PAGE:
Colonel Townsend Whelen, noted hunter and outdoor writer, designed a tent he called the “hunter’s lean-to” in 1925. David Abercrombie ( of the old Abercrombie & fitch fame) manufactured the style and marketed it as the “Whelen Lean-to”. It has been called the Whelen ever since, Colonel Whelen, as a devout minimalist, hardly believed in tents for shelter at all. He wished to be as close to his natural surroundings as was possible and practical. The Colonel considered this design, which almost has the appearance of half a tent, more than adequate for anything short of -20 degrees or severe bugs. With a sloped rear roof, slanted and splayed sides and a short fore roof panel, this tent is a relatively dedicated specialized tarp. Light and easy to pack.
We build to the Colonel’s original specification: 5’ high, about 10’ wide to the tips of the “wings”, 6’ wide at the rear of the body, 8’ deep and with a 30” panel in the front for a fore roof. The Whelen is built to be suspended from the ridge line with either a rope or a ridge pole. Loops are placed along the inner, underside of the ridge to facilitate the addition of the curtain or netting.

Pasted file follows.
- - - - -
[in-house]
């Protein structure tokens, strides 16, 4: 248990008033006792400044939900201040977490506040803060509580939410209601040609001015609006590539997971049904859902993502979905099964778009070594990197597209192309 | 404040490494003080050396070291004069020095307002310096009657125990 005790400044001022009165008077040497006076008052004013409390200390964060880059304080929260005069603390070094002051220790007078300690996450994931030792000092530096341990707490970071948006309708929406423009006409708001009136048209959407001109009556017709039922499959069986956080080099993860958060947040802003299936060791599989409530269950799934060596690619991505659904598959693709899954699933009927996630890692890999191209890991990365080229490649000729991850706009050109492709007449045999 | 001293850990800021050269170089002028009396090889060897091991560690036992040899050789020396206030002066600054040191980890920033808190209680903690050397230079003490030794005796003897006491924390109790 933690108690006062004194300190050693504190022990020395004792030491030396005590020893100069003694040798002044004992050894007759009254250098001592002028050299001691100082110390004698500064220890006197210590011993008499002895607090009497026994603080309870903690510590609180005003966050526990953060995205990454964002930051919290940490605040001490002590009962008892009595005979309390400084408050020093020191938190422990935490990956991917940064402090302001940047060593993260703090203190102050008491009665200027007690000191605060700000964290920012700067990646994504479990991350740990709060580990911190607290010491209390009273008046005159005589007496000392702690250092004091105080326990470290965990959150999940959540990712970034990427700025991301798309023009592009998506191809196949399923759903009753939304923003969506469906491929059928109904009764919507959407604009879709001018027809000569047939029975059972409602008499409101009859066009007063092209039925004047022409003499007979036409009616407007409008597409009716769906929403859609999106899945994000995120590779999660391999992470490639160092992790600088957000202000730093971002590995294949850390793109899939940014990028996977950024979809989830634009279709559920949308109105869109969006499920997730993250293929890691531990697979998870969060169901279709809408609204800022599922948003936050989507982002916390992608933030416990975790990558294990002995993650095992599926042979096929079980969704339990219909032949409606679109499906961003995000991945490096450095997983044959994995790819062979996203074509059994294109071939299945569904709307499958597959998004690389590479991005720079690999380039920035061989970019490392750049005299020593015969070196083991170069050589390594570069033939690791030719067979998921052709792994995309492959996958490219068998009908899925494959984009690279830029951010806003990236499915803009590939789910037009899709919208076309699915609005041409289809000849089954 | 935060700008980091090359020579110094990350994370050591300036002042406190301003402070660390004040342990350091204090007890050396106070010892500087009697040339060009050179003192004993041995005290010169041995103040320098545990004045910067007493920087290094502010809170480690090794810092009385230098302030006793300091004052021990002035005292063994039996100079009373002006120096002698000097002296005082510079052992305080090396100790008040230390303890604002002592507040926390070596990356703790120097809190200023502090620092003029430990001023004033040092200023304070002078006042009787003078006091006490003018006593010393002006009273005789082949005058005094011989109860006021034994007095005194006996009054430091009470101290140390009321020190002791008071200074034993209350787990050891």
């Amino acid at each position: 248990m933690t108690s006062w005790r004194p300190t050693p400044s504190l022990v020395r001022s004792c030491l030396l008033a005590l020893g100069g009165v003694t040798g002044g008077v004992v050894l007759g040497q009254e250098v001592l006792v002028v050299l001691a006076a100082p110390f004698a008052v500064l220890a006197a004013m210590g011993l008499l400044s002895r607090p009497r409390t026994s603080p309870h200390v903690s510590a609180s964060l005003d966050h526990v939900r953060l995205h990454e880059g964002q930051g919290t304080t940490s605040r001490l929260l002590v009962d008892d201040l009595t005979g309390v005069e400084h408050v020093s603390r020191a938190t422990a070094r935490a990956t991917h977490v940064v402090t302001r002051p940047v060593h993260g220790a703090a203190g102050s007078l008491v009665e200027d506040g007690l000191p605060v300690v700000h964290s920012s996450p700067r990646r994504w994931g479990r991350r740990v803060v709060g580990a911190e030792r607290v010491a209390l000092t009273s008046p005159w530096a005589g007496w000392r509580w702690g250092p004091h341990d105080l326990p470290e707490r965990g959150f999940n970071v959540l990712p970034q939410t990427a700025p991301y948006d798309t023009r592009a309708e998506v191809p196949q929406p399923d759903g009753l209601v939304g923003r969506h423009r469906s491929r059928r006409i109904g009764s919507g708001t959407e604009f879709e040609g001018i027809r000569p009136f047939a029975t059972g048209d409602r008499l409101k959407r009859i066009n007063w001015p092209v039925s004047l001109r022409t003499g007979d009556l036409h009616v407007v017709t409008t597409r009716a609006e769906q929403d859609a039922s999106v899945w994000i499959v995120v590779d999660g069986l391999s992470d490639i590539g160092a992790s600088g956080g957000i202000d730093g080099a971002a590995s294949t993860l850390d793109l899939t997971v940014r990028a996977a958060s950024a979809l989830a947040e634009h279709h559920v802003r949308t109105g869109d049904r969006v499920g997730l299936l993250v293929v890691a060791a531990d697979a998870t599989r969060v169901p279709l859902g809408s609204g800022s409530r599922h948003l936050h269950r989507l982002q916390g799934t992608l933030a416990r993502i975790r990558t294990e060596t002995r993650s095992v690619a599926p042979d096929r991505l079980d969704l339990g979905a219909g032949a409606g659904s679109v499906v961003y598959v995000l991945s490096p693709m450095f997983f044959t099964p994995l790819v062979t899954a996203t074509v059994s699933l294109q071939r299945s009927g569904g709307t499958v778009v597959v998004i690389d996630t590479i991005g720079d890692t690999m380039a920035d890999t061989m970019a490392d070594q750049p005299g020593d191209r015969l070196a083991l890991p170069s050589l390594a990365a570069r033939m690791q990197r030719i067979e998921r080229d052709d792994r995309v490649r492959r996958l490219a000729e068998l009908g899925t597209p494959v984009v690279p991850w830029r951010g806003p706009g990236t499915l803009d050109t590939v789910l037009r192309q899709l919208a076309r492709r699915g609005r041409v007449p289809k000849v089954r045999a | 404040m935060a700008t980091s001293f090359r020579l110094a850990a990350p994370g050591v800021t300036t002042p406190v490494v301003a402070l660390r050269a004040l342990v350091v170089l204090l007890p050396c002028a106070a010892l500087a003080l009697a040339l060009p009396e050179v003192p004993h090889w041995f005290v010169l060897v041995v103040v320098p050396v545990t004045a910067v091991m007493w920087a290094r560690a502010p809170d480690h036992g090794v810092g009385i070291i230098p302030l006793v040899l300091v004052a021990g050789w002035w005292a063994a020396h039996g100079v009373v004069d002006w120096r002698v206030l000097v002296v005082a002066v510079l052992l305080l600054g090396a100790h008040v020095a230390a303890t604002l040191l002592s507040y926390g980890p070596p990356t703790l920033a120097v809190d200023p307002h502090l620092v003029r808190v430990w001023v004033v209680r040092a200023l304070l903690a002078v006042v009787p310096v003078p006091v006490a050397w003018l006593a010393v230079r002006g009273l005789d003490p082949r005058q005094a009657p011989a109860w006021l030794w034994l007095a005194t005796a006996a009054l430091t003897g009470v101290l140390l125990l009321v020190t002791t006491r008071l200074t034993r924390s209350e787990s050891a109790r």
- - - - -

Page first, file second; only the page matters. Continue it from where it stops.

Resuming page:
To see this tent is action take a look at on your own in the wilderness BY Colonel Townsend Whelen and Bradford Angier. This is a good to have in your library for many reasons.
Perspective: Sometimes we are lucky, sometimes we are blessed, this year it was in the form of Mr. Thomas Worthington. A non-solicited phone call introduced Mr. Worthington to us one sunny afternoon. Seems he had been watching our evolution over the years and liked what we do and how we do it. He trusted us. So much, it appears, he sent us his prized and cared for Whelen tent for observation and repair. Not such a unique story until we learned he had taken a train trip to New York with Colonel Whelen in 1947. Just to have the Colonel pick out a tent for him. He has used it every year since. His tent can’t talk, but he can and if we are all lucky Mr. Worthington will finish getting all of his stories in print for one heck of a read. We have constructed Mr. Worthington a new Whelen to use and compare to his original. We’ll keep you posted (on our website ) regarding his experiences and opinions.